For most people, October 31 was the day to commemorate the tradition of All Hallows’ Eve, or, as it’s more commonly known: Hallowe’en.
But for the A$AP Mob, and their fans, it was a day to celebrate the life of the late A$AP Yams with a project dedicated to his memory.
The 12-track album entitled Cozy Tapes, is a take on Yams’ self-founded name for the non-rapping creatives of the mob known as Cozy Boyz.
The introductory skit before the onset of heavy trap hit Yamborghini High is a hysterical and nostalgic eavesdrop on the mob discussing their outfit choices and trying to surpass each others’ level of coziness, with Rocky claiming to have an outfit inspired by global warming.
Yamborghini High is the first and only song on the tape to include an appearance from every single member of the mob.
With the trippy visuals released in May, this track is a sure-fire opener to the project, setting the tone and pace of the album with haunting synths and an indication of the iridescent, trap-infused volume of tracks to come.
Crazy Brazy is a nod to the popular vernacular within American hip-hop youth culture to talk “blood” – as if part of the west coast Bloods gang, where the word crazy, becomes brazy.
It’s “bool”, apparently.
Playing the role of executive producer on the project, A$AP Rocky created an ensemble of all the hottest and current artists in the rap game, which makes for a massively youth orientated, trendy and catchy sound.
The tape is largely influenced by private memoirs of Yams which A$AP Nast said he kept in ‘The Black Book’ which encapsulated with his visionary ideas.
Yams’ friends used this, with his mother’s permission, and decided the ultimate tribute would be to gather an array of the finest rap talent in the current hip-hop circuit and artists in particular that Yams would have been proud to see working alongside the A$AP team.
The list of guest rappers is extensive, with the producers a little less known, but still hugely talented.
We see appearances ranging from the much sought-after bubblegum rapper Lil Yachty to Wiz Khalifa, Playboi Carti, BJ the Chicago, Tyler the Creator and even UK to US grime scene pioneer Skepta features.
Ironically (or possibly intentionally) Skepta doesn’t feature on the aptly named London Town, which takes a leading role in being the foreign town they want to “pull up in the foreign, in a foreign country”.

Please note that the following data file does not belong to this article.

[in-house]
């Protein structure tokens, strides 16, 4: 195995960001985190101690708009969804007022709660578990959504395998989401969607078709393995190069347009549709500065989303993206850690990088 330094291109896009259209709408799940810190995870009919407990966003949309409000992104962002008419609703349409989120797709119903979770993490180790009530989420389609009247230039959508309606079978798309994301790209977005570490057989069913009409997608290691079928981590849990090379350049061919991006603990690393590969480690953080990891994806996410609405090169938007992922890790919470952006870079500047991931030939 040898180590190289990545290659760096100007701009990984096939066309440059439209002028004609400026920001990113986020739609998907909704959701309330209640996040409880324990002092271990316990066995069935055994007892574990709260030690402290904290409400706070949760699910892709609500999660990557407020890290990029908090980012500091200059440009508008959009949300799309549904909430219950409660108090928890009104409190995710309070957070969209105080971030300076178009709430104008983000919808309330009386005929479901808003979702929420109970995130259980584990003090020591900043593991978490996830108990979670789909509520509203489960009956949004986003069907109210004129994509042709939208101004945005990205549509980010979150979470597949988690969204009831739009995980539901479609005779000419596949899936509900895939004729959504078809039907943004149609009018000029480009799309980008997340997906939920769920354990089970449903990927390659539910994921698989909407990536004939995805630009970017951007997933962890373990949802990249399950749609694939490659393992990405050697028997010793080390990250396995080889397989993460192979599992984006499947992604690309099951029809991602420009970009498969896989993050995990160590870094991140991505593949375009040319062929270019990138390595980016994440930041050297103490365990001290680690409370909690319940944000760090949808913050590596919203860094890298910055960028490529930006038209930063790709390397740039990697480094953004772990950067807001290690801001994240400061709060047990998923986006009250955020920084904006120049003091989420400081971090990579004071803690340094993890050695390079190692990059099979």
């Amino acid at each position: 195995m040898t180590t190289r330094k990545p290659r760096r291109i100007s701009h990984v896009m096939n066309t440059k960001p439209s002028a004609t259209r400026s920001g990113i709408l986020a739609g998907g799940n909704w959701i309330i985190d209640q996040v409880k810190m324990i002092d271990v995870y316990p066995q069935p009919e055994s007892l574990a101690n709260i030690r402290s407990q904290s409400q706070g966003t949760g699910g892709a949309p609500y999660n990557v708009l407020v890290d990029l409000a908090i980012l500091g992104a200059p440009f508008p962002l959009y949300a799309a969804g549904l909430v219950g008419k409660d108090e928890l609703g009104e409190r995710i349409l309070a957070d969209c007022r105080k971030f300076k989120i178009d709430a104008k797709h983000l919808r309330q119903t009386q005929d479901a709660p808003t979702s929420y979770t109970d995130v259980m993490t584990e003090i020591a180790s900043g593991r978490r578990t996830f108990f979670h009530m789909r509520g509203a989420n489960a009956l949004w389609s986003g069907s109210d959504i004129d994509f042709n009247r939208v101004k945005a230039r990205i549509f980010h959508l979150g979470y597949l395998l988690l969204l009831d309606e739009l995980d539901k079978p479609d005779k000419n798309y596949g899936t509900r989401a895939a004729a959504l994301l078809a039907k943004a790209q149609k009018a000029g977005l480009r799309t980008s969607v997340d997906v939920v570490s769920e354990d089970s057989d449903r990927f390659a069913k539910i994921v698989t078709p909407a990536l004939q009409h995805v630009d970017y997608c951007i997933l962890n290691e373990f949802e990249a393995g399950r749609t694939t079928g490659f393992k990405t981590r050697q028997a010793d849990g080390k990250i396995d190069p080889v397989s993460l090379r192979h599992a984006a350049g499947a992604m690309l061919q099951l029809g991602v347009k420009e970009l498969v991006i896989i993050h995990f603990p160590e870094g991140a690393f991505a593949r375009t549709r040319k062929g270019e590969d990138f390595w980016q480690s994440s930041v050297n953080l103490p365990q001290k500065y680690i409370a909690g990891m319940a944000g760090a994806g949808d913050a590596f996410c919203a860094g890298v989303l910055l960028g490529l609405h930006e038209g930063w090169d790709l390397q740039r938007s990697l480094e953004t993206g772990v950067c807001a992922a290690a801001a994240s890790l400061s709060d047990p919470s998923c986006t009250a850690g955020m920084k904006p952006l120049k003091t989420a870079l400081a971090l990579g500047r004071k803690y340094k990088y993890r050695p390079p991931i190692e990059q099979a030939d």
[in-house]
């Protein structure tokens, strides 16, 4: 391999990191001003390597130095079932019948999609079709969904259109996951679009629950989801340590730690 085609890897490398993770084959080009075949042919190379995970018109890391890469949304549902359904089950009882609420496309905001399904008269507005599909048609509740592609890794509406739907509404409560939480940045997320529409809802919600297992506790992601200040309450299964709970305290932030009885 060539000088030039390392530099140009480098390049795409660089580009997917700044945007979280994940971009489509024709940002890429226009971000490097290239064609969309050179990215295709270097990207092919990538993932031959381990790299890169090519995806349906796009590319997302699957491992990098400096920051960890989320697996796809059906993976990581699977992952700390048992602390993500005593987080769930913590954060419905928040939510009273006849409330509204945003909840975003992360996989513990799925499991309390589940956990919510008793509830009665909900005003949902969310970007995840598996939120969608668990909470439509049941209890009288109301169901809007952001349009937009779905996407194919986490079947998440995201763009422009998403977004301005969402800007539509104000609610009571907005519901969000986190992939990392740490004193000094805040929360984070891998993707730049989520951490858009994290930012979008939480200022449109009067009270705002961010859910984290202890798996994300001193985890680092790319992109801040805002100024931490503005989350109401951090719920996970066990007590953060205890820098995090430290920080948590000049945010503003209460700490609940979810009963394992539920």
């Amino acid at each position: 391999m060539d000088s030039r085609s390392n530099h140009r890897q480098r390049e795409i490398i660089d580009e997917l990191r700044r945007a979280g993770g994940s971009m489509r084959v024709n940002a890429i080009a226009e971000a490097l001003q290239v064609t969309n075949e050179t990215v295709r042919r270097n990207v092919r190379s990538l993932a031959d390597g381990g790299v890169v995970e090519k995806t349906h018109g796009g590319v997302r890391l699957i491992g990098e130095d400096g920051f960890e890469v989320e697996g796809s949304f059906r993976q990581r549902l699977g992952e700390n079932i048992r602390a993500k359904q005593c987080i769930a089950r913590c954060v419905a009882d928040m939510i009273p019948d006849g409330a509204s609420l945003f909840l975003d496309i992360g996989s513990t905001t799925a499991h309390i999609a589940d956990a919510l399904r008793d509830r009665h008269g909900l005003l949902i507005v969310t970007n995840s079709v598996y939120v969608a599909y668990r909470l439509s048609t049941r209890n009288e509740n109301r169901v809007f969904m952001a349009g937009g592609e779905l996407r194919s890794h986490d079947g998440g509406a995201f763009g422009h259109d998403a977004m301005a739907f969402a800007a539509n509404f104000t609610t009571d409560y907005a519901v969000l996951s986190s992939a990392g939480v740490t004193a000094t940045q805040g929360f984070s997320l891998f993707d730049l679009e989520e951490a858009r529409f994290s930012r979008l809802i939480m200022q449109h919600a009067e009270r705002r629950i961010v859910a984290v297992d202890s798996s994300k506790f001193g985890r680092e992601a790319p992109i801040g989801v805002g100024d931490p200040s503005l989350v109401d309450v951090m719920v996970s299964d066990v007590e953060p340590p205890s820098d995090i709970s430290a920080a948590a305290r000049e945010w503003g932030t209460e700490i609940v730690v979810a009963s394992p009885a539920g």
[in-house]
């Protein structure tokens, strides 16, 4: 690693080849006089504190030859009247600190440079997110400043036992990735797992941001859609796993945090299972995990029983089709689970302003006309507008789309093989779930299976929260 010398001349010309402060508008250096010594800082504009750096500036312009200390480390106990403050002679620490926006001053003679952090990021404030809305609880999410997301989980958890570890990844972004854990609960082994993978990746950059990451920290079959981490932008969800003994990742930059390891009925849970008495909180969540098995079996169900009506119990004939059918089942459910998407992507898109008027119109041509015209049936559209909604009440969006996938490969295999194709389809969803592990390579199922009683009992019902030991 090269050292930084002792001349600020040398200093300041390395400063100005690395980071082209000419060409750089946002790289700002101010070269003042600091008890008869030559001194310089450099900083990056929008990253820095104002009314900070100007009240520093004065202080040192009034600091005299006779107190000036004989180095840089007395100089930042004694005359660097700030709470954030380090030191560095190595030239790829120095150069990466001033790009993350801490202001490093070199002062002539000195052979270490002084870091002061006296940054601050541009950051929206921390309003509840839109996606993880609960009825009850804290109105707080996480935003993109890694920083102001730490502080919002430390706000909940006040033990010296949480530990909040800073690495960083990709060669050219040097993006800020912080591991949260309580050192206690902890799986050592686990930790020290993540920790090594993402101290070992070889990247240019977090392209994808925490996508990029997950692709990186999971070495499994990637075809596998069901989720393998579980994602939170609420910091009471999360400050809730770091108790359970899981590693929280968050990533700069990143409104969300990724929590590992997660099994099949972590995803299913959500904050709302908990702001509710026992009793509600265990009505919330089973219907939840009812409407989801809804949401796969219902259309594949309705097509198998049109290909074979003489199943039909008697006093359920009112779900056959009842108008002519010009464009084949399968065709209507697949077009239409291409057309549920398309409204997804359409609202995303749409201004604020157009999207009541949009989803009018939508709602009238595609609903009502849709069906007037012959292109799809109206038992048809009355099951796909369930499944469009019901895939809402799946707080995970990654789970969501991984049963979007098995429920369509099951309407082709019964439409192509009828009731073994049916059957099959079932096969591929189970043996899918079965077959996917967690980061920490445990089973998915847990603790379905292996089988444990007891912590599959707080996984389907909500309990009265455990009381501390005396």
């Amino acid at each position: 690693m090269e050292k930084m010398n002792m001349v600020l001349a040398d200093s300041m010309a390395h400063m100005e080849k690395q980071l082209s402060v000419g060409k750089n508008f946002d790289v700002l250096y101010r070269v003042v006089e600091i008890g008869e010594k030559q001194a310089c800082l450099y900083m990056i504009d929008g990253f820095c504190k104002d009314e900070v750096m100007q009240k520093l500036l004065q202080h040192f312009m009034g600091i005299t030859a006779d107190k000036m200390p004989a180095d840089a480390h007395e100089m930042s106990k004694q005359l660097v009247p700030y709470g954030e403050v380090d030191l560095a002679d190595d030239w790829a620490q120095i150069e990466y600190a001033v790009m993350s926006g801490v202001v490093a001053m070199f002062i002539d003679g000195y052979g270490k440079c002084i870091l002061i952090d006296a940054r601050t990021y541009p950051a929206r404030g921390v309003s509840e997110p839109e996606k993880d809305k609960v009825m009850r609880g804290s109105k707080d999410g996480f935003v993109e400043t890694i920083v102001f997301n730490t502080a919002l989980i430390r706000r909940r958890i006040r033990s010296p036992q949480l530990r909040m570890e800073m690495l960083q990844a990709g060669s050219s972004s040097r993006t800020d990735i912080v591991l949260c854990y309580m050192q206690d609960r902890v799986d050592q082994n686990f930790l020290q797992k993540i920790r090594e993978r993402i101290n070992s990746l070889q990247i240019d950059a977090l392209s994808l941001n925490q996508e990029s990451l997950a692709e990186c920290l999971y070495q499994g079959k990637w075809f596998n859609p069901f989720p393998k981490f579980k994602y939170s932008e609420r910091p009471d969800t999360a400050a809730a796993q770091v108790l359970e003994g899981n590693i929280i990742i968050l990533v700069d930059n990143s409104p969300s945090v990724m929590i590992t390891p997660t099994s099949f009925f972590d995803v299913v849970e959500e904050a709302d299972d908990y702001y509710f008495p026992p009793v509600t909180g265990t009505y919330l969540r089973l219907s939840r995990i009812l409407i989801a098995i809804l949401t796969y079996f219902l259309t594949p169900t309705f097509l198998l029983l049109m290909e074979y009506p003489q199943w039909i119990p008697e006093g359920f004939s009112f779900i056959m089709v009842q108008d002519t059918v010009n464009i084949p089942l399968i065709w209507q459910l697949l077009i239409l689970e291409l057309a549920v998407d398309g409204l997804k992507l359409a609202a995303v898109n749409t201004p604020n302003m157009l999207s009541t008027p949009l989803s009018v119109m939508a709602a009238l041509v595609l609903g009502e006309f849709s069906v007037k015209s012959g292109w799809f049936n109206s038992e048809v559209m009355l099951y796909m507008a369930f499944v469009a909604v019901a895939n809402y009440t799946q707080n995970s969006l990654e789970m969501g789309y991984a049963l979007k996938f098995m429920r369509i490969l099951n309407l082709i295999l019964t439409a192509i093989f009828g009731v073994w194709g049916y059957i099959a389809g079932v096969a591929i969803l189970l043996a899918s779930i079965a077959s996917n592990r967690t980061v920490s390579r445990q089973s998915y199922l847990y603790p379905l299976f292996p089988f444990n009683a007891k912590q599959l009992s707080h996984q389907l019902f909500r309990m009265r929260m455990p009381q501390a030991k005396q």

Disappointingly, the rawness and grit that’d be expected from a London track is missing, but Rocky’s tongue-twister-esque lyrical content doesn’t fail and Carti’s infamous “Yuh” ad-libs keep it light and bouncy.
Tyler the Creator steals the spotlight on the final track Telephone Calls rounding off a cleverly themed ‘friends’ tape and highlighting the newfound friendship between Rocky and Tyler; a legitimate relationship christened by shopping mall antics and freestyling in the studio to Kanye West songs.
These unlikely partnerships, such as two rival crew’s frontmen coming together, only exemplifies the love and respect the musicians have for Yams’ life.
There couldn’t be a better way to celebrate the aspirations Yams helped set in place which made the A$AP dream come to life.
In fine taste, the project remains upbeat and loyal to the mobs traditional style. The only throwback hip-hop classic track is the James Brown sample of It’s a Man’s Man’s Man’s World on Nasty’s World.
Money Man, is a vision in itself, with the video recreating iconic scenes of the 1995 French classic film La Haine and even features the original leading actor playing a lead role alongside A$AP Rocky.
Rocky upstages all members of the mob, as he so often does with his effortless style and charisma, but more-so because the lack of group effort shows when second lead vocalist A$AP Ferg has a mere two features.
Nast outperforms Ferg on Money Man, but other than that, it is questionable as to whether this is more of a Rocky record than a mob tape.
The feature that is faultless throughout is the way that the flows, the themes, the features, the beats and the concepts all come together as a natural, unconscious display of artistry.
Yams would be proud to see his friends doing what they do best.
This tape is the definition of cozy.
Featured image by Amy Latham